Saab: when the brand beats the product.
Did you go this year? To the Brussels motor show, the 'Auto salon' 2012? You're planning to? You too want to go and drool over some exotic GT and end up buying the reasonable low-emission family car your wife tells you too? Well, this year, this petrolhead won't. This year, this car guy will give it a raincheck. This year, I'll be moaning one of the most distinctive car brands in the automotive history.
I'm talking Saab of course. As of 19 december 2011, Saab automobile is officially bankrupt. That is truly sad if you care about brands that do things a bit differently.
Saab is one of the rare car brands that became a lovemark for people who are not even remotely interested in cars. Part of it was because of the way they looked. Because there was a time when, more than a vehicle, a Saab was a design icon. Radical, pure, eccentric and unmistakably Saab. No other car looked like it. That was the case for the very first Saab - the UR Saab - and remained so for the 99, and crystallized in one of the most iconic car designs in the history of cars: the 900 convertible.
It fits right in a class of its own that is about way more than car design: they are silhouettes of an era. Only very few cars have pulled that off. The Beetle did. Porsche still does. The Citroën DS had it.
That's why the car became popular with architects, art directors, comedians and movie directors and the likes. And if you were the kind of business executive that occasionally dared to not wear a tie, Saab was probably your ride. The ride of the sensible eccentric.
As is often the case with truly great design, the looks were initially not meant as a design statement, they were the consequences of engineers' preocuppations with aerodynamics. And it was not only about the exterior either, it had a lot to go for under the hood as well. Saab would swear by front-wheel drive in a segment and time where people traditionally bought rear-wheel drives. When critics said you couldn't transmit real power to the front wheels, a rally driver proved them wrong. On slippery roads, only few were faster than Erik Carlssons' 93 and 96, as you can see below.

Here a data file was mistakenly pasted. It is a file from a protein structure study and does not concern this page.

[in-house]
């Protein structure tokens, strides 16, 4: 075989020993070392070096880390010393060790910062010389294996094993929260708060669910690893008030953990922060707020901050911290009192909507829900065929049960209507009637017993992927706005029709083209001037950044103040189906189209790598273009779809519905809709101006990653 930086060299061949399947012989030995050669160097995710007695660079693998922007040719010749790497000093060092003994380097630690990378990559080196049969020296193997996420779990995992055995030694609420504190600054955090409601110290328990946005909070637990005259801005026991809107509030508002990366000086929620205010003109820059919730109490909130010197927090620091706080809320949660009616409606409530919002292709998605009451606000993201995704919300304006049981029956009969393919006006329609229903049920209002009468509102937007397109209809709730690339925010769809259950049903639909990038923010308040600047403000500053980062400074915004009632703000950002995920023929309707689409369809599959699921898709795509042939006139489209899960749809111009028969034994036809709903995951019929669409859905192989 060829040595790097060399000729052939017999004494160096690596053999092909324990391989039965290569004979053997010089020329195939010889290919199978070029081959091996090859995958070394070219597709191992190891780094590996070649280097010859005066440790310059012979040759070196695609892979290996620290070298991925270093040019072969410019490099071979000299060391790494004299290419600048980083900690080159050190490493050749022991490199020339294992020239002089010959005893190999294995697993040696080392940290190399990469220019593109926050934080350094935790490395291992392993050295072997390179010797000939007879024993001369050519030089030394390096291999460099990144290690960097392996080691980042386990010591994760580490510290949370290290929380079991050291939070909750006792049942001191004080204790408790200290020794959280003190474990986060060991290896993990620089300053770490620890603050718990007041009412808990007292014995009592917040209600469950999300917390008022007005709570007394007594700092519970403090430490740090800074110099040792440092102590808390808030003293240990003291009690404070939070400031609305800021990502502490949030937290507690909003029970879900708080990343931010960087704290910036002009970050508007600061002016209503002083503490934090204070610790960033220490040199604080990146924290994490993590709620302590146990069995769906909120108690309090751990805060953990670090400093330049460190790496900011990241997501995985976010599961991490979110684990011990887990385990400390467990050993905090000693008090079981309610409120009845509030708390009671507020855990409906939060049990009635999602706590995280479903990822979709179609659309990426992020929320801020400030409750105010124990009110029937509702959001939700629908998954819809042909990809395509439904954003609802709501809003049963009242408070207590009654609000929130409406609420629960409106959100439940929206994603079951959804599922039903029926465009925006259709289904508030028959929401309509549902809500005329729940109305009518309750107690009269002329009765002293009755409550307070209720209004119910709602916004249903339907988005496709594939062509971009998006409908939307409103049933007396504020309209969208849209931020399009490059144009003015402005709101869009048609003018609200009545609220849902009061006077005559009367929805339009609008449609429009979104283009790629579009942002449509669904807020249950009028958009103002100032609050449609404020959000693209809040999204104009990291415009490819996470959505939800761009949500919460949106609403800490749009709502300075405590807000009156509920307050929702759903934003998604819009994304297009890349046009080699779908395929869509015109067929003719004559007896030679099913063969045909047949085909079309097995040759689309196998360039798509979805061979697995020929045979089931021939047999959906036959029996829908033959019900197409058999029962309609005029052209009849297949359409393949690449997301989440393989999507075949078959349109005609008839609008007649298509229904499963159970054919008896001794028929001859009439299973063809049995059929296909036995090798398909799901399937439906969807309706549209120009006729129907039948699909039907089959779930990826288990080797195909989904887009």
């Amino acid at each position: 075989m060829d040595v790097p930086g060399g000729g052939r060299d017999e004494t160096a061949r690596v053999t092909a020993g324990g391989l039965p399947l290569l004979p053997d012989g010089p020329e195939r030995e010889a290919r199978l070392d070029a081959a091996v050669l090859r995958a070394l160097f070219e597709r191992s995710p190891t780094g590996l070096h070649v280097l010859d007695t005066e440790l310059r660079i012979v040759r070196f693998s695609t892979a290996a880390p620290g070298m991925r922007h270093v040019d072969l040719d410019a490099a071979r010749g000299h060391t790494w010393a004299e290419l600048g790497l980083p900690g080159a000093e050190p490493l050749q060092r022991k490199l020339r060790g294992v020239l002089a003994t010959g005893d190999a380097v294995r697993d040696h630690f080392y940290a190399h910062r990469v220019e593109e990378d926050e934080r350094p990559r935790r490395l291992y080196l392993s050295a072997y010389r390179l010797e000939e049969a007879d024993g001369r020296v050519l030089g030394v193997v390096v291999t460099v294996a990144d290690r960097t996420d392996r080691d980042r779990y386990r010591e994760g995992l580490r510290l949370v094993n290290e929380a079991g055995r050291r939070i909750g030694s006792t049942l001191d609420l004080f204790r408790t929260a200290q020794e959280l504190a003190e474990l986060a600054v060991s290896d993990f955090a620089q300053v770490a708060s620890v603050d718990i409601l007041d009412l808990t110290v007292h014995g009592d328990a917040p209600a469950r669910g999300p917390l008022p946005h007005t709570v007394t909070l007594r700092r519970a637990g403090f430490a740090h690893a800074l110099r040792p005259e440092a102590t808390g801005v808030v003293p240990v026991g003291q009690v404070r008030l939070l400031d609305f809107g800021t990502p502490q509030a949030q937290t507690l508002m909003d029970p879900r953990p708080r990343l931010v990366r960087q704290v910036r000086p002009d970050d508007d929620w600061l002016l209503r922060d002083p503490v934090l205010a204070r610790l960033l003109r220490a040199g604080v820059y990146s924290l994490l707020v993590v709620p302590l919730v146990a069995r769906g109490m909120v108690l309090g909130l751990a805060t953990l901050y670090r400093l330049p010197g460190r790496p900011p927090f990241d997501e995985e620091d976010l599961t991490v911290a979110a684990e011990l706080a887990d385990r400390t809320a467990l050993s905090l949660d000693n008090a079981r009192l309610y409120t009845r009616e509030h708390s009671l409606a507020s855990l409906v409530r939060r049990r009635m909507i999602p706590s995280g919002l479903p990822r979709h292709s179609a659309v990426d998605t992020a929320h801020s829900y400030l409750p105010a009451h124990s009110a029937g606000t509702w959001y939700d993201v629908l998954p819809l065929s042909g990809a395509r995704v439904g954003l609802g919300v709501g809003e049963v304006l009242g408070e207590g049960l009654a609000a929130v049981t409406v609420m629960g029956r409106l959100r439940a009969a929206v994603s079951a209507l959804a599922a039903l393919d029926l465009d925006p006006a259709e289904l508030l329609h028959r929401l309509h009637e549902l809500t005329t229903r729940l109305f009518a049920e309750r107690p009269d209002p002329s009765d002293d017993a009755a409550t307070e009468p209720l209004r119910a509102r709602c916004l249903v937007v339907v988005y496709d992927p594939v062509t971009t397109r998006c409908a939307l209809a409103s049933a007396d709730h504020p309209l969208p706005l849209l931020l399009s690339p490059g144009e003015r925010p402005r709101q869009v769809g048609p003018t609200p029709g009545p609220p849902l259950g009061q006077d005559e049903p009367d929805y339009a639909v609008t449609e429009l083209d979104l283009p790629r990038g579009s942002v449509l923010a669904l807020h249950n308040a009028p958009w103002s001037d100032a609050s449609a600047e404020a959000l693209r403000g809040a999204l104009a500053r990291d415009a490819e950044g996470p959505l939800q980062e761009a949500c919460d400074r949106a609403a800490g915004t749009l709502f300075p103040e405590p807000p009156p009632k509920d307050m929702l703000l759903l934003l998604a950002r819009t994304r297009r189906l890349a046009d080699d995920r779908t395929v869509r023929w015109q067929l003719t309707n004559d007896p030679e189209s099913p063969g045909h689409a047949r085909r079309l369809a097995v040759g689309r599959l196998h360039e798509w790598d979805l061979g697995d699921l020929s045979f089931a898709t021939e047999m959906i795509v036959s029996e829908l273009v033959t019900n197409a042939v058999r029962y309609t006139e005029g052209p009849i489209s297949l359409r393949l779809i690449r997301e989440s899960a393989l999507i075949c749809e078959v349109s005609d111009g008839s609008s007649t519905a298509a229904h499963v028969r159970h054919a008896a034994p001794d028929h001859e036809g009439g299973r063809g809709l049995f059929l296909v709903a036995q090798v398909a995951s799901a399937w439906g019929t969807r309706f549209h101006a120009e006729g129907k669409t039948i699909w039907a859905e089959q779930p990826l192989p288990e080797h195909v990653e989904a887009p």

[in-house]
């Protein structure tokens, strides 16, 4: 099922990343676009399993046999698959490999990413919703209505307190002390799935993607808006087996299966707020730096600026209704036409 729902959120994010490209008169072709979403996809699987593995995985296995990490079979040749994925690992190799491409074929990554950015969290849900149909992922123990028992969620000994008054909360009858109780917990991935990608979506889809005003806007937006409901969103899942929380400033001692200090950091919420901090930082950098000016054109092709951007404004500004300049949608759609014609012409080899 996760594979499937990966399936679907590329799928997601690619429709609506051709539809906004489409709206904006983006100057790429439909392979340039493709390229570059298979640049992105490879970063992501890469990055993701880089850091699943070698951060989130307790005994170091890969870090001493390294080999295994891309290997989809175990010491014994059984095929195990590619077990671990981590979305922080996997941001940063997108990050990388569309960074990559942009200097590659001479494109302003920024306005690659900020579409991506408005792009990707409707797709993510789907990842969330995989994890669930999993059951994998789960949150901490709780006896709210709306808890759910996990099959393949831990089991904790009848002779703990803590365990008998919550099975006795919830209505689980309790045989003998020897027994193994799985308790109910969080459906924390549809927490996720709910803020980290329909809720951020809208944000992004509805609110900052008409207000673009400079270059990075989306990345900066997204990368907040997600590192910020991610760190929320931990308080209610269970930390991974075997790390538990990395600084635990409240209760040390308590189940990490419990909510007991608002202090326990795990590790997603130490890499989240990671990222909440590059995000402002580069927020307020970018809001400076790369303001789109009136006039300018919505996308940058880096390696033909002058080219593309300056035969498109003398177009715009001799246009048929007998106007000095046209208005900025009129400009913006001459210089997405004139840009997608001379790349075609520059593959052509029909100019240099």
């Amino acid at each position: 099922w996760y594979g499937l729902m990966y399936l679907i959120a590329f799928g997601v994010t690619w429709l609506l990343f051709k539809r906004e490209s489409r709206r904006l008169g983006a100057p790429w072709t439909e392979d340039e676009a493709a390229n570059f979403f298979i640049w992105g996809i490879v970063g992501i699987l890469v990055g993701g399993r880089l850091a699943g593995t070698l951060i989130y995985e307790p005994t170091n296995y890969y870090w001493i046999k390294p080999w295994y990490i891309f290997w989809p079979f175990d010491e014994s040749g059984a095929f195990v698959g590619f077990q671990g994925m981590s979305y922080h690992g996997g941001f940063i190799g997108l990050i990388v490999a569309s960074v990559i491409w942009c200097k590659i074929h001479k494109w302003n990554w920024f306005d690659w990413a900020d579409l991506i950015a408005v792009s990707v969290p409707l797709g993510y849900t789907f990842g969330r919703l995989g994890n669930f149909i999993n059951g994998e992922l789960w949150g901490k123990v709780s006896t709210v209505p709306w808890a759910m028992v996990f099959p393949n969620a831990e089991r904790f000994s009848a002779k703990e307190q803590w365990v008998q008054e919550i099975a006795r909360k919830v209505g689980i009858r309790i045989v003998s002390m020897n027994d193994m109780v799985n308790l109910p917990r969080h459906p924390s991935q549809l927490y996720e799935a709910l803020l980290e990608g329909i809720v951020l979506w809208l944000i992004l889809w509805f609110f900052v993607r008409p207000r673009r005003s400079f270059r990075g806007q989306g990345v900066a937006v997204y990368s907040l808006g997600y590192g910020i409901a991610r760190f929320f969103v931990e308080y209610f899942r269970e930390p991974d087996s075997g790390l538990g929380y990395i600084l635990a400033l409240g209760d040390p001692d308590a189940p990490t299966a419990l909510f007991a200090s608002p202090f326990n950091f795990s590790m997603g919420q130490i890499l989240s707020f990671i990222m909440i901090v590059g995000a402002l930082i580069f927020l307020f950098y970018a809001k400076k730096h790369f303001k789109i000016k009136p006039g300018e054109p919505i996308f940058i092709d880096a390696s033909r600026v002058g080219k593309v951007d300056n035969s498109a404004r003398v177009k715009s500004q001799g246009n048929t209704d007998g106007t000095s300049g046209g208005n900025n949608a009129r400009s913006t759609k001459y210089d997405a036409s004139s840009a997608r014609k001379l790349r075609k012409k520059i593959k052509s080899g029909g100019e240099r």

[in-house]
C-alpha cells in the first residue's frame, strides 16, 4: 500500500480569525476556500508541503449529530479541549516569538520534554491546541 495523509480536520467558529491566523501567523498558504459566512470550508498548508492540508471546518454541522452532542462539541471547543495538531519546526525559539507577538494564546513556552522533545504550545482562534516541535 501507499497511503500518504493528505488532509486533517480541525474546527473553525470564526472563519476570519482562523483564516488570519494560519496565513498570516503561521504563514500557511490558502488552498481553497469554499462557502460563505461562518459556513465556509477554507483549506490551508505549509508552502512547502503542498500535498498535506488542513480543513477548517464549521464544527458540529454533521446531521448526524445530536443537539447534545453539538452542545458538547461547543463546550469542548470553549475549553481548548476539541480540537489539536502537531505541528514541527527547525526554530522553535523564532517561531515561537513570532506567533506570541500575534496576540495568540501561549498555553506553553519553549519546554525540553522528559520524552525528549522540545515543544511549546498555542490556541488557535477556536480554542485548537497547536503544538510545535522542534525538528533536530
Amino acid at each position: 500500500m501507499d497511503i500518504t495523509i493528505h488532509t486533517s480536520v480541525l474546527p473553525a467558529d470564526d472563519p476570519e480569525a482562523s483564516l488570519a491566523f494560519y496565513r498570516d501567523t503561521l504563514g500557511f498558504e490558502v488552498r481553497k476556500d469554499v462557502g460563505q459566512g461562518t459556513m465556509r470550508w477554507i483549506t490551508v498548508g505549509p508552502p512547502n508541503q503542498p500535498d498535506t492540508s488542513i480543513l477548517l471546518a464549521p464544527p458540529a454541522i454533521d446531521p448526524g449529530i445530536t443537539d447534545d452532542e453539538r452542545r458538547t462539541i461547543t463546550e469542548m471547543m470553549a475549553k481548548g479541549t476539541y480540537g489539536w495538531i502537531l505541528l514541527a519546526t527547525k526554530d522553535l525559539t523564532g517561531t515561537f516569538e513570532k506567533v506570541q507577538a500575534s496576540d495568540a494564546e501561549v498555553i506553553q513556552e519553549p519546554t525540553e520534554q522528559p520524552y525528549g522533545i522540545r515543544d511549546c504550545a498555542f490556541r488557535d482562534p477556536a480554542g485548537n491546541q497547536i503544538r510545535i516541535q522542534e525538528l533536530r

Moreover, Saab was mastered the Turbo and the 4 valves per cylinder better than most. It allowed them to keep the engine sizes pretty small, while its performance was breathtaking. In the eighties, a Saab 9000 Turbo accelerated faster from 60 to 90 or from 90 to 120 km/h then a Porsche 911 Turbo or even a Ferrari Testarossa.
So what went wrong?
During those years, Saab did well. People loved it. Sales went pretty well, but it remained a brand for a select audience. They didn't come cheap ànd they didn't convey the I-got-it-made-to-middle-management-executive message quite as good as a BMW or Audi.
Furthermore, R&D became pretty expensive if you wanted to make everything yourself. So rather than developing its own chassis for its luxury sedan, Saab bought the same platform you'd find in an Opel or an Alfa Romeo. Then they started using the engines from the General Motors Group but still tweaked it with Saab Turbos. Eventually, GM would buy half of the Saab shares. Eventually, Saabs would become Opels with swedish design finnish. Saab would become 100% GM and set out to sell more by becoming more mainstream.
Eventually, this is what killed Saab.
This is what drastically changed the product. In some respects, Saabs became better. They became more reliable, they became cheaper to maintain and a bit more predictable.
The shapes would be less eccentric, so nobody was offended by it. The result was nobody was thrilled by it either. The Turbo lag became more civil and easier to manage. But you wouldn't want to race a Porsche with it anymore.
Saab fans of the past would still buy them. Because of what Saab used to be. Middle management would still buy dark BMWs and grey Audis.
GM lost money and put Saab on sale. Victor Muller - a Dutchman who sold 50 supercars per year - bought it. 3 years later, he's out of money too. When he wants to sell it to a Chinese car manufacturer, GM says no. Because they fear the Chinese might just copy their technology.
Mr. Muller is still optimistic about the future of Saab. Because of GM, I am not. I will now drive a car that has a huge brand value. And I will fail to see why nobody can turn that into tangible business value.